1. Viral transmission through droplets. Initially, droplets were investigated as a primary cause of COVID-19 infection and hence the strategy of social distancing. Droplets are micro-sized (> 10 µm) drops of respiratory fluids, mainly saliva. These droplets are large enough to carry respiratory pathogens such as SARS-CoV-2 [2, 5]. It has been found that the SARS-CoV-2 can easily survive in droplets for several hours in open space and on surfaces. These droplets can move three feet in distance and settle out of the air onto the surfaces within minutes.  Large droplets have a higher probability of carrying a virion than smaller droplets. Large droplets can convert into tiny droplets by evaporation and remain suspended for an extended period. Viruses can be transferred by touching the mucous membrane in the mouth, nose, and eyes with hands soiled with the virus by touching the contaminated surfaces (fomite transmission). Droplets of good enough size (10-100 µm) can carry many virus particles and be responsible for severe COVID-19 disease. Thus, it is crucial to take necessary precautions to stop droplet-based SARS-CoV-2 transmission. Fortunately, droplet-based transmission, due to large droplet size, can be controlled and avoided using an ordinary mask (not necessarily N-95) and sanitizing the contaminated surface using disinfectants. The coating of surfaces using anti-viral or anti-bacterial materials (Cu, Ag, TiO2, etc.) is a good approach to eradicate SARS-CoV-2 effectively. 
  2. Aerosolized viral transmission. The COVID-19 infection via aerosol is one of the critical and most widely investigated modes of transmission. These virus-containing aerosol droplets of respiratory fluids are smaller in size (< 5 µm) and can travel in the air to 6 feet [2, 5]. Aerosols are generated during expiratory events such as coughing and sneezing. In general, these two modes can eject thousands of tiny drops containing millions of virus particles into the air, which could cause severe infection if inhaled by a person in the close vicinity of an infected person. Several environmental factors impact the aerosol-based transmission of the virus. Under certain conditions, aerosols can travel up to 30 feet in distance. In addition, environmental temperature and humidity can enhance the viability of the aerosolized virus and make them survive for a longer duration of time.  A regular mask may not be sufficient to trap all the virus-containing aerosol. Thus, a better-quality mask (N-95 and nano-enabled masks) is needed to prevent the aerosol-transmitted virus infection.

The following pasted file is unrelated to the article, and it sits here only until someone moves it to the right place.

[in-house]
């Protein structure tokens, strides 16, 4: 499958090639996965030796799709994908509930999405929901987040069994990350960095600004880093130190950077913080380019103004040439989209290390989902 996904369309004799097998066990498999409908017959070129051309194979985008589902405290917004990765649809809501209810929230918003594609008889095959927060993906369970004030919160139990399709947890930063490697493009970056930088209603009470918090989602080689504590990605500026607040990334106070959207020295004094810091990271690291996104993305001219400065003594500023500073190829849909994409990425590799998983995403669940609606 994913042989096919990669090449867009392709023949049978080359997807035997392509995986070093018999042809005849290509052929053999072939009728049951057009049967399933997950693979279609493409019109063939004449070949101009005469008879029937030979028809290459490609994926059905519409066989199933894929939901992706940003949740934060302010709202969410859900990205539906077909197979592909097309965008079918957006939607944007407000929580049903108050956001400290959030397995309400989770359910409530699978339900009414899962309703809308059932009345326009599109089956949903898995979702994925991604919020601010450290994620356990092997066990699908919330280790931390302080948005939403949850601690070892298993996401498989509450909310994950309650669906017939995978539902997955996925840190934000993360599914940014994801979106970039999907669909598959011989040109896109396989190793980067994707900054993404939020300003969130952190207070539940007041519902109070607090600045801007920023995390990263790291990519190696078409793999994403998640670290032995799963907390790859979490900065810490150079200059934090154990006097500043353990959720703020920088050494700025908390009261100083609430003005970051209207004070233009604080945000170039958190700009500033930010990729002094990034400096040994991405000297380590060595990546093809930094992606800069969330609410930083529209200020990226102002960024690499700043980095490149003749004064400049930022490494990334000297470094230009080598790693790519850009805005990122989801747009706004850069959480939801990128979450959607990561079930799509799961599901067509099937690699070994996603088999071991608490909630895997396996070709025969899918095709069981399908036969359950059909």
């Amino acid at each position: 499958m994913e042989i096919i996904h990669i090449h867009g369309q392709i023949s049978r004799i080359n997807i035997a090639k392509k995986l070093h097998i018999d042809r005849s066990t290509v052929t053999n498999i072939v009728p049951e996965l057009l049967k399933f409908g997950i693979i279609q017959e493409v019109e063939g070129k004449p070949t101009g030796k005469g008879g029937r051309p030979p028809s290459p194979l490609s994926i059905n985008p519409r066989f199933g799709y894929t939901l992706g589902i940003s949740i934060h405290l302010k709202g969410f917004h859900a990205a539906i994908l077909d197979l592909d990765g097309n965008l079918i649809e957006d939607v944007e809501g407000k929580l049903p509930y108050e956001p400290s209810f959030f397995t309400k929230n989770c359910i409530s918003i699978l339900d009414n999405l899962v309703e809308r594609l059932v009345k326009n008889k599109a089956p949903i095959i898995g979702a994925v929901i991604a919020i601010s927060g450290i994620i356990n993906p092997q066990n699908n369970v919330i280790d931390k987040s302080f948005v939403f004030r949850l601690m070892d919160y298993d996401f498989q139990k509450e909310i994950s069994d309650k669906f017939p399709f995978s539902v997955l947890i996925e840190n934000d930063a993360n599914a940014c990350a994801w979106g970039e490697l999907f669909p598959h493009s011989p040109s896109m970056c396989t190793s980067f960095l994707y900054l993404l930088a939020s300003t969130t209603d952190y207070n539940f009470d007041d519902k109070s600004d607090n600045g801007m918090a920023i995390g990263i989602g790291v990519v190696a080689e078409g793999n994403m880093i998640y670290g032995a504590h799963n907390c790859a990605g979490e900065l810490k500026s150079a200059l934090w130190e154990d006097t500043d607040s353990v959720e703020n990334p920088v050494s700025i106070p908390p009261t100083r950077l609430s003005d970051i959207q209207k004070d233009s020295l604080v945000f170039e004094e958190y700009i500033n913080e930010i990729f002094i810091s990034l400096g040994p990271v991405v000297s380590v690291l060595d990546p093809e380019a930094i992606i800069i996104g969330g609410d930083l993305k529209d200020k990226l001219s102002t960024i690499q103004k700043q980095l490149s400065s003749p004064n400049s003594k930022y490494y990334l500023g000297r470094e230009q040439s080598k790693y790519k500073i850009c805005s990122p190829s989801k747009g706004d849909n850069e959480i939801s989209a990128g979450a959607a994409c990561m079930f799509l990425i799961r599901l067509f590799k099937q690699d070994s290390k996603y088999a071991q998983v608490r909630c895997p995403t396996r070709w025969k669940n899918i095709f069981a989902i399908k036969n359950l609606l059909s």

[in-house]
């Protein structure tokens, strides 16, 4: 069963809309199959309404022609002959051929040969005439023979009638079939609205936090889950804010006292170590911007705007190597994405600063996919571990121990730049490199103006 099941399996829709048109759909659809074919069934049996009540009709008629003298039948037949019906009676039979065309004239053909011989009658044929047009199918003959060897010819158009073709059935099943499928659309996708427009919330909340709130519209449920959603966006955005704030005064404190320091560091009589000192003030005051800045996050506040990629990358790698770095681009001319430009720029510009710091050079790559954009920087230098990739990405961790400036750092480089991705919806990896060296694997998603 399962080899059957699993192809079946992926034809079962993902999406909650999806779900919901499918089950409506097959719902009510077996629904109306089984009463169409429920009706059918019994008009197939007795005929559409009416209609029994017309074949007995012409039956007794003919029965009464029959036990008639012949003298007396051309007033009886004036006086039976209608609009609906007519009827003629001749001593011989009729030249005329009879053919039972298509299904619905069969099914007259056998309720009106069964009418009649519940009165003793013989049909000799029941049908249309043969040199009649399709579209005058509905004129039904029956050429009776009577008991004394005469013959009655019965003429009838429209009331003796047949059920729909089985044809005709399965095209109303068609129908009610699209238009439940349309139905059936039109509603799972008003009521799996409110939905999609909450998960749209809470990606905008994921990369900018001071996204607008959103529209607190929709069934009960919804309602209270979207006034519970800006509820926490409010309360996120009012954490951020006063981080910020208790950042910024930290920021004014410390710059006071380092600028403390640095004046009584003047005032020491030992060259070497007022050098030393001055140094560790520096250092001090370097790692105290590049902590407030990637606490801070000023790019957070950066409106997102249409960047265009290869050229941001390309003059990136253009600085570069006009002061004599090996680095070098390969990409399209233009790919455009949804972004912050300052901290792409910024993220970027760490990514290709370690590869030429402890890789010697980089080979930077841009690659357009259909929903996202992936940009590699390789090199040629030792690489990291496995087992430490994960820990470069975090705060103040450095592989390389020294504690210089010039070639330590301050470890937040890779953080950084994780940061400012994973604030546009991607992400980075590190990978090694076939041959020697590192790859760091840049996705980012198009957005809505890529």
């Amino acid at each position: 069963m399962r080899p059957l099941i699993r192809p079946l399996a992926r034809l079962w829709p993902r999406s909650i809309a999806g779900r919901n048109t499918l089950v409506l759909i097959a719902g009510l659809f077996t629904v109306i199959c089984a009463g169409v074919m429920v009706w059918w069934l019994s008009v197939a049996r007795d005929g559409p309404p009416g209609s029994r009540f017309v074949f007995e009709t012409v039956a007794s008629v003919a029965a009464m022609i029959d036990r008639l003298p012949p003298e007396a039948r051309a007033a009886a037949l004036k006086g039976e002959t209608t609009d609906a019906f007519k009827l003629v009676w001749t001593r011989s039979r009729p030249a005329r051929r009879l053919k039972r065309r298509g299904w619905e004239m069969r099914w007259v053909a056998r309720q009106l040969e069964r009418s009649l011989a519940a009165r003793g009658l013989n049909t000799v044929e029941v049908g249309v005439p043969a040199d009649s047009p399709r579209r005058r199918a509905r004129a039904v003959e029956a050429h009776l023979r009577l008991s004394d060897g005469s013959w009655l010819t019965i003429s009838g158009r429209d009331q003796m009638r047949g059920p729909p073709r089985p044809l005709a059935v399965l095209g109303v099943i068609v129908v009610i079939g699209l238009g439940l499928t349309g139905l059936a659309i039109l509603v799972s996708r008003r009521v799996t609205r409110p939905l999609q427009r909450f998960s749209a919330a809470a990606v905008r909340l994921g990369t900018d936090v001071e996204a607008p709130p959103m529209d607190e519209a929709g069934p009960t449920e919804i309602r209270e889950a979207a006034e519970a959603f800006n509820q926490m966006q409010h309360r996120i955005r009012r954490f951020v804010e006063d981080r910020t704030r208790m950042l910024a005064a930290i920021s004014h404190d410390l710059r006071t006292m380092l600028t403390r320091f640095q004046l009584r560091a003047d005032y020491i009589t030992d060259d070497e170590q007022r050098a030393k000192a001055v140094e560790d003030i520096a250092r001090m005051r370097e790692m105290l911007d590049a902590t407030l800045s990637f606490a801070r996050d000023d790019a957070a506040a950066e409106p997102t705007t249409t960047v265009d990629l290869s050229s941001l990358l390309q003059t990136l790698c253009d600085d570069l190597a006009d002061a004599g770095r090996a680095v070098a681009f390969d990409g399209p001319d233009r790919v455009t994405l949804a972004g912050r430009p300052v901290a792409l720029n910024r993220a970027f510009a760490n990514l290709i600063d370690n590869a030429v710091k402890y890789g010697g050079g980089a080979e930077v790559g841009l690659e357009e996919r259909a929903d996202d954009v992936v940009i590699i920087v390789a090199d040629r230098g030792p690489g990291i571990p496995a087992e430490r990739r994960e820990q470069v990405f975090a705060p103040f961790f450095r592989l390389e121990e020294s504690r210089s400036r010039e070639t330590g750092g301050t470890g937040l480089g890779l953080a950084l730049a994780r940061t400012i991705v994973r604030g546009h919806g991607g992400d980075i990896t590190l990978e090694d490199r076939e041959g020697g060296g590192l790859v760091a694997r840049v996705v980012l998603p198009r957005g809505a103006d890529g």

3. Airborne viral transmission. The aerosol size is a mystery, and it has been calculated as 0.2 µm at genome level in hospitals. Such small particles can be suspended in the air for a long time, increasing the chances of inhalation, especially in closed premises [8, 10, 13]. This type of situation is the main reason to declare COVID-19 viral infection as airborne transmission. Recent reports are more focused on how this type of transmission can be controlled under different environmental conditions. Airflow in the premises can make virus particles travel a longer distance. Humidity and temperature may also support the survival of virus particles in the room. Therefore, it is necessary to actively remove these particles from the infected air to prevent people from getting infected with this deadly virus. Now the biggest challenge is how to clean the air or how to make air virus-free? A potential solution to managing airborne viruses could be utilizing an efficient air purifier to capture and neutralize the virus. 
  4. PM2.5/10.0 – Assisted viral transmission. Particulate assisted virus transmission is also a concern expressed recently by many virologists, which is not surprising [10-14]. As viruses containing aerosols remain suspended in the air, suspended aerosols may get adsorbed onto particulate matter (PM1.0 PM2.5 and PM10.0) present in the air [14]. These particulates, namely, inorganic dust particles, organic particles, and biopolymers such as hair, pet dander, dead skin cells, etc., serve as viable platforms for viruses where they can stay longer. However, a more detailed investigation is needed to explore the possibilities and consequences of this mode of transmission. However, maintaining clean and virus-free indoor air will help in defeating the pandemic. As discussed in airborne virus transmission, an air purifier is helpful to trap these particulates and simultaneously neutralize the virus protein. 

Figure 1. Illustration of possible SARS-CoV-2 transmission approaches and the role of Air Purifier with the capability of destruction to manage indoor COVID-19 infection.

In summary, aerodynamic plays an essential role in SARS-CoV-2 transmission. Therefore, precautions and safety aspects must be predicted, optimized, and recommended based on premises and environmental factors. Based on careful and critical analysis, the indoor SARS-CoV-2 transmission is severe and challenging to control. The mode of transmission and the impact of environmental factors alongside airflow are also crucial factors that need to be considered to fight against dreaded COVID-19 (as illustrated in Figure 1).

In such situations, an efficient air purifier is the most recommended approach to clean air by trapping and destroying Coronavirus.

Besides, sanitization of premises, using masks, and self-hygiene is always a good practice to follow every day to be safe and healthy.

Acknowledgment: Dr. Kaushik acknowledges the Academy of Scientist for Industrial Research and Education (ASIRE) for the opportunity and Florida Polytechnic University to provide support and facilities. 

References

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  2. Kaushik, A.K., Dhau, J.S., Gohel, H., Mishra, Y.K., Kateb, B., Kim, N.Y. and Goswami, D.Y., Electrochemical SARS-CoV-2 sensing at point-of-care and artificial intelligence for intelligent COVID-19 management. ACS Applied Bio Materials, 3, 2020, 7306-7325. https://doi.org/10.1021/acsabm.0c01004 
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Ajeet

Indeed, a good one – thanks a lot for sharing